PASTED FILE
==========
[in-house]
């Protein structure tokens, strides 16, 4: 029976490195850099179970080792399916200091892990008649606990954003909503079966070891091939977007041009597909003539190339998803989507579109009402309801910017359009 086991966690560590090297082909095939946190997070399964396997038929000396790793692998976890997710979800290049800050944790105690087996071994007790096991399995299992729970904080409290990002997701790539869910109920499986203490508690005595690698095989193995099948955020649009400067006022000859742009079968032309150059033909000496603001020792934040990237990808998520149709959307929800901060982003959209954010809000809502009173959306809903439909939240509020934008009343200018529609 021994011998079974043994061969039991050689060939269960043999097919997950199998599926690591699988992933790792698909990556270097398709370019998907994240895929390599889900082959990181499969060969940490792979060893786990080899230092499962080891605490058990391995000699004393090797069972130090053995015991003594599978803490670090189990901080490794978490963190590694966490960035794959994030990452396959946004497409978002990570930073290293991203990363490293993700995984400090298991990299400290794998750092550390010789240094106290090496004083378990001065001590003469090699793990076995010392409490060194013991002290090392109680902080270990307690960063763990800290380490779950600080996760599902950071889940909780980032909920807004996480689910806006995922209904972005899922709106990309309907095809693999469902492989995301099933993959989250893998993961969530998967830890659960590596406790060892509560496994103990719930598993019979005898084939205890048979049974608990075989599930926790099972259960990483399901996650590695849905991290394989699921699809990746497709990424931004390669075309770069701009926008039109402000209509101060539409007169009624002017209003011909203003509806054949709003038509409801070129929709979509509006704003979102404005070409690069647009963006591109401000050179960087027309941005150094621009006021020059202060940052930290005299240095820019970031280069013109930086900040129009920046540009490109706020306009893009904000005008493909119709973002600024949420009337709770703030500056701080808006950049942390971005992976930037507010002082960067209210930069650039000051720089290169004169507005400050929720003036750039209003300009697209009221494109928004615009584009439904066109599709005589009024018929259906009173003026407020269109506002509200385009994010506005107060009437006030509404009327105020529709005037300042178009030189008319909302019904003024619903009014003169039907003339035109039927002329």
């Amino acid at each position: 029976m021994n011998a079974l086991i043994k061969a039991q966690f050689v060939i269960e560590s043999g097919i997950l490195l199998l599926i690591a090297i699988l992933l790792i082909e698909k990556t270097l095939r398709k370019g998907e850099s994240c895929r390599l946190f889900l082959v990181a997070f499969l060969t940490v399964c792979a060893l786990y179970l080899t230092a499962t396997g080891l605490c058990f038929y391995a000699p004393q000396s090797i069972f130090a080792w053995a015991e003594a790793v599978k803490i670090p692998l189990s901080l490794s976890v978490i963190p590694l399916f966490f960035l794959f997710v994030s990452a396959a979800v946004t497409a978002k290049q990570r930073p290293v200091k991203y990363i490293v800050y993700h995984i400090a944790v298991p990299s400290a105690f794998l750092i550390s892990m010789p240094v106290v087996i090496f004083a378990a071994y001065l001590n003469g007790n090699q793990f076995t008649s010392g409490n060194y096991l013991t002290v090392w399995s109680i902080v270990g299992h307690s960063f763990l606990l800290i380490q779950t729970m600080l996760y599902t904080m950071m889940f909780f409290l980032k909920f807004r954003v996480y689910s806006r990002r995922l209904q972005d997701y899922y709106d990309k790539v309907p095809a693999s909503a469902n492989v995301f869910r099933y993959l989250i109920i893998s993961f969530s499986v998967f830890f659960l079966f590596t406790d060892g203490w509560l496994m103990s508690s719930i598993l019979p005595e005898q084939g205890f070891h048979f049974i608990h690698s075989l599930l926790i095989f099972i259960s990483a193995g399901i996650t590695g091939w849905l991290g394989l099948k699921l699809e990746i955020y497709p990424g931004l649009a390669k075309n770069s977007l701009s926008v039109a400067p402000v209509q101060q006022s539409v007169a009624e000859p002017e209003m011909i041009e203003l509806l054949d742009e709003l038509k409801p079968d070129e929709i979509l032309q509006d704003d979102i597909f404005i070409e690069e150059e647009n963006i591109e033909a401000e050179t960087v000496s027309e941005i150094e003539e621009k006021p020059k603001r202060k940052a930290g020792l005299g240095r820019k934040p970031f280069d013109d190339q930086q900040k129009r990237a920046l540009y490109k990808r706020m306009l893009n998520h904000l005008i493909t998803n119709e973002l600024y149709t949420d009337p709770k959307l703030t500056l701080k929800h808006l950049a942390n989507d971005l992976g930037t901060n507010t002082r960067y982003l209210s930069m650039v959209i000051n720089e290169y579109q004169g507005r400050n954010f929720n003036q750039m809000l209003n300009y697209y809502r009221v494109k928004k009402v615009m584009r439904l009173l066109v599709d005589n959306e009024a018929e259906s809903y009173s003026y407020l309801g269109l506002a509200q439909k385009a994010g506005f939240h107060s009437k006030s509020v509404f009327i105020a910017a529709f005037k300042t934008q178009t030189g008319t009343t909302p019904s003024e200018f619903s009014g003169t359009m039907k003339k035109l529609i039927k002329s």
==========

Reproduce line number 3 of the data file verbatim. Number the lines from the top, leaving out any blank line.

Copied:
């Amino acid at each position: 029976m021994n011998a079974l086991i043994k061969a039991q966690f050689v060939i269960e560590s043999g097919i997950l490195l199998l599926i690591a090297i699988l992933l790792i082909e698909k990556t270097l095939r398709k370019g998907e850099s994240c895929r390599l946190f889900l082959v990181a997070f499969l060969t940490v399964c792979a060893l786990y179970l080899t230092a499962t396997g080891l605490c058990f038929y391995a000699p004393q000396s090797i069972f130090a080792w053995a015991e003594a790793v599978k803490i670090p692998l189990s901080l490794s976890v978490i963190p590694l399916f966490f960035l794959f997710v994030s990452a396959a979800v946004t497409a978002k290049q990570r930073p290293v200091k991203y990363i490293v800050y993700h995984i400090a944790v298991p990299s400290a105690f794998l750092i550390s892990m010789p240094v106290v087996i090496f004083a378990a071994y001065l001590n003469g007790n090699q793990f076995t008649s010392g409490n060194y096991l013991t002290v090392w399995s109680i902080v270990g299992h307690s960063f763990l606990l800290i380490q779950t729970m600080l996760y599902t904080m950071m889940f909780f409290l980032k909920f807004r954003v996480y689910s806006r990002r995922l209904q972005d997701y899922y709106d990309k790539v309907p095809a693999s909503a469902n492989v995301f869910r099933y993959l989250i109920i893998s993961f969530s499986v998967f830890f659960l079966f590596t406790d060892g203490w509560l496994m103990s508690s719930i598993l019979p005595e005898q084939g205890f070891h048979f049974i608990h690698s075989l599930l926790i095989f099972i259960s990483a193995g399901i996650t590695g091939w849905l991290g394989l099948k699921l699809e990746i955020y497709p990424g931004l649009a390669k075309n770069s977007l701009s926008v039109a400067p402000v209509q101060q006022s539409v007169a009624e000859p002017e209003m011909i041009e203003l509806l054949d742009e709003l038509k409801p079968d070129e929709i979509l032309q509006d704003d979102i597909f404005i070409e690069e150059e647009n963006i591109e033909a401000e050179t960087v000496s027309e941005i150094e003539e621009k006021p020059k603001r202060k940052a930290g020792l005299g240095r820019k934040p970031f280069d013109d190339q930086q900040k129009r990237a920046l540009y490109k990808r706020m306009l893009n998520h904000l005008i493909t998803n119709e973002l600024y149709t949420d009337p709770k959307l703030t500056l701080k929800h808006l950049a942390n989507d971005l992976g930037t901060n507010t002082r960067y982003l209210s930069m650039v959209i000051n720089e290169y579109q004169g507005r400050n954010f929720n003036q750039m809000l209003n300009y697209y809502r009221v494109k928004k009402v615009m584009r439904l009173l066109v599709d005589n959306e009024a018929e259906s809903y009173s003026y407020l309801g269109l506002a509200q439909k385009a994010g506005f939240h107060s009437k006030s509020v509404f009327i105020a910017a529709f005037k300042t934008q178009t030189g008319t009343t909302p019904s003024e200018f619903s009014g003169t359009m039907k003339k035109l529609i039927k002329s």